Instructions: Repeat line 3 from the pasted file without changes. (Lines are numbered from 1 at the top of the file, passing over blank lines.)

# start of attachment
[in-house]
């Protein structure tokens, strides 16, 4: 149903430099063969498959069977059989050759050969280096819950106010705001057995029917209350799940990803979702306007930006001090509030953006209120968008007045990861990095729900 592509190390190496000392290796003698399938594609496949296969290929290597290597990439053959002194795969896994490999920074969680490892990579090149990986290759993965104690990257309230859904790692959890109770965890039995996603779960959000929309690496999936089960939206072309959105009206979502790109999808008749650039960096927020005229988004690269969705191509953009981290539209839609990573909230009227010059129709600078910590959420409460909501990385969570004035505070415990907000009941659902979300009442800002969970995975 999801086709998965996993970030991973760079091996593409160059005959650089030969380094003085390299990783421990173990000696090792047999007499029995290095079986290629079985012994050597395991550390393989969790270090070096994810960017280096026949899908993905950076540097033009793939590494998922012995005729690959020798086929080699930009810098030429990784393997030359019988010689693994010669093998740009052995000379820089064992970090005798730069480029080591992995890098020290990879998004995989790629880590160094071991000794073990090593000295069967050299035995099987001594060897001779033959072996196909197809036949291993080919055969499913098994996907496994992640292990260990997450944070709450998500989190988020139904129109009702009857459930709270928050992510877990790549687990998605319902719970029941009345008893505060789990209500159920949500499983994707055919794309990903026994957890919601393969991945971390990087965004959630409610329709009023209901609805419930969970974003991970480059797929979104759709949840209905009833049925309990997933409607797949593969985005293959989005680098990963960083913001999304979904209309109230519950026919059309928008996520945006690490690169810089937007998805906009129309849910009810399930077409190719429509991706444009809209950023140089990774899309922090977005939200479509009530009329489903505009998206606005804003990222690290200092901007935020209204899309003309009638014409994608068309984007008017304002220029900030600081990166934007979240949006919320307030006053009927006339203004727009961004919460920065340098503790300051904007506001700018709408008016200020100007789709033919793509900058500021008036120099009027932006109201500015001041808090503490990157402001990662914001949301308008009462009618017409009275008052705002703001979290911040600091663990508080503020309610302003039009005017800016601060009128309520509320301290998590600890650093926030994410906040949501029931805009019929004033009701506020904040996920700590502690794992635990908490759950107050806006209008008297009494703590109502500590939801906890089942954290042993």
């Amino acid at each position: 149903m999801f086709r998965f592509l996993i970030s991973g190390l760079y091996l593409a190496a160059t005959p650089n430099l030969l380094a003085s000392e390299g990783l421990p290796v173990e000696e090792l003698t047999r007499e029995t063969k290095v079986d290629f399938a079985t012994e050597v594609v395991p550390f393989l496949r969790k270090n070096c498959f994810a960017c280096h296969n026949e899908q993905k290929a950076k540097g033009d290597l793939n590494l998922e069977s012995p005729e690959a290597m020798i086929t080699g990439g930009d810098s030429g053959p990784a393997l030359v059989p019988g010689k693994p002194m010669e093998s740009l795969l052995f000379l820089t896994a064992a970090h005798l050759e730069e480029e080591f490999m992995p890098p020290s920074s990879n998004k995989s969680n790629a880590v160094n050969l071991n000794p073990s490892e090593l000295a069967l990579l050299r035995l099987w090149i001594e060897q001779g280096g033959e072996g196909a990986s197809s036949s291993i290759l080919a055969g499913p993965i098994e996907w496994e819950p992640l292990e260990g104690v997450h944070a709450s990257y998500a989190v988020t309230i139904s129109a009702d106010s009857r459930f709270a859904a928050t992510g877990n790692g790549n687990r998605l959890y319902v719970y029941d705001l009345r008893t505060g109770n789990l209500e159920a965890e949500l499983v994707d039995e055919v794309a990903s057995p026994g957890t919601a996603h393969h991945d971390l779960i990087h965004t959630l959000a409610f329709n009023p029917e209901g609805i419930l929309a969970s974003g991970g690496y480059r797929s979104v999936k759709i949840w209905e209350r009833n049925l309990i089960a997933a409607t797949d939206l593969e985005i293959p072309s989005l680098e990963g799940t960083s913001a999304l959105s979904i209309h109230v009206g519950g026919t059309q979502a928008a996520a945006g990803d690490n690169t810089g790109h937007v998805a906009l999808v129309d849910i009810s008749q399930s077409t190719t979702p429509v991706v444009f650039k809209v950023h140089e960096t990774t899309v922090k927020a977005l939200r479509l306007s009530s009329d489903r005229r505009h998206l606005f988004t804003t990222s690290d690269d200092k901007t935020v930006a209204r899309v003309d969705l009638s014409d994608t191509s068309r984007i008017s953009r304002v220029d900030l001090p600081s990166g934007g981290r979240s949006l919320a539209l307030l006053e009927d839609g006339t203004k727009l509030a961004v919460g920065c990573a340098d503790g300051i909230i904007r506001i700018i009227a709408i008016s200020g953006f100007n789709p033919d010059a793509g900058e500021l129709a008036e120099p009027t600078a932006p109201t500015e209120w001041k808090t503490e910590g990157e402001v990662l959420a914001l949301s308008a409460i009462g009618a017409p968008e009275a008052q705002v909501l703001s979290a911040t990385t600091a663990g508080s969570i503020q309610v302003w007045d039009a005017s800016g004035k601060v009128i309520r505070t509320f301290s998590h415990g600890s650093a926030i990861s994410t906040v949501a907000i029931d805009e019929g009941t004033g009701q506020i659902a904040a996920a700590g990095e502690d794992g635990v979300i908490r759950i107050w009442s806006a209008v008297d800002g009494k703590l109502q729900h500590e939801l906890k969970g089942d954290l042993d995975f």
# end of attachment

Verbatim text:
């Amino acid at each position: 149903m999801f086709r998965f592509l996993i970030s991973g190390l760079y091996l593409a190496a160059t005959p650089n430099l030969l380094a003085s000392e390299g990783l421990p290796v173990e000696e090792l003698t047999r007499e029995t063969k290095v079986d290629f399938a079985t012994e050597v594609v395991p550390f393989l496949r969790k270090n070096c498959f994810a960017c280096h296969n026949e899908q993905k290929a950076k540097g033009d290597l793939n590494l998922e069977s012995p005729e690959a290597m020798i086929t080699g990439g930009d810098s030429g053959p990784a393997l030359v059989p019988g010689k693994p002194m010669e093998s740009l795969l052995f000379l820089t896994a064992a970090h005798l050759e730069e480029e080591f490999m992995p890098p020290s920074s990879n998004k995989s969680n790629a880590v160094n050969l071991n000794p073990s490892e090593l000295a069967l990579l050299r035995l099987w090149i001594e060897q001779g280096g033959e072996g196909a990986s197809s036949s291993i290759l080919a055969g499913p993965i098994e996907w496994e819950p992640l292990e260990g104690v997450h944070a709450s990257y998500a989190v988020t309230i139904s129109a009702d106010s009857r459930f709270a859904a928050t992510g877990n790692g790549n687990r998605l959890y319902v719970y029941d705001l009345r008893t505060g109770n789990l209500e159920a965890e949500l499983v994707d039995e055919v794309a990903s057995p026994g957890t919601a996603h393969h991945d971390l779960i990087h965004t959630l959000a409610f329709n009023p029917e209901g609805i419930l929309a969970s974003g991970g690496y480059r797929s979104v999936k759709i949840w209905e209350r009833n049925l309990i089960a997933a409607t797949d939206l593969e985005i293959p072309s989005l680098e990963g799940t960083s913001a999304l959105s979904i209309h109230v009206g519950g026919t059309q979502a928008a996520a945006g990803d690490n690169t810089g790109h937007v998805a906009l999808v129309d849910i009810s008749q399930s077409t190719t979702p429509v991706v444009f650039k809209v950023h140089e960096t990774t899309v922090k927020a977005l939200r479509l306007s009530s009329d489903r005229r505009h998206l606005f988004t804003t990222s690290d690269d200092k901007t935020v930006a209204r899309v003309d969705l009638s014409d994608t191509s068309r984007i008017s953009r304002v220029d900030l001090p600081s990166g934007g981290r979240s949006l919320a539209l307030l006053e009927d839609g006339t203004k727009l509030a961004v919460g920065c990573a340098d503790g300051i909230i904007r506001i700018i009227a709408i008016s200020g953006f100007n789709p033919d010059a793509g900058e500021l129709a008036e120099p009027t600078a932006p109201t500015e209120w001041k808090t503490e910590g990157e402001v990662l959420a914001l949301s308008a409460i009462g009618a017409p968008e009275a008052q705002v909501l703001s979290a911040t990385t600091a663990g508080s969570i503020q309610v302003w007045d039009a005017s800016g004035k601060v009128i309520r505070t509320f301290s998590h415990g600890s650093a926030i990861s994410t906040v949501a907000i029931d805009e019929g009941t004033g009701q506020i659902a904040a996920a700590g990095e502690d794992g635990v979300i908490r759950i107050w009442s806006a209008v008297d800002g009494k703590l109502q729900h500590e939801l906890k969970g089942d954290l042993d995975f």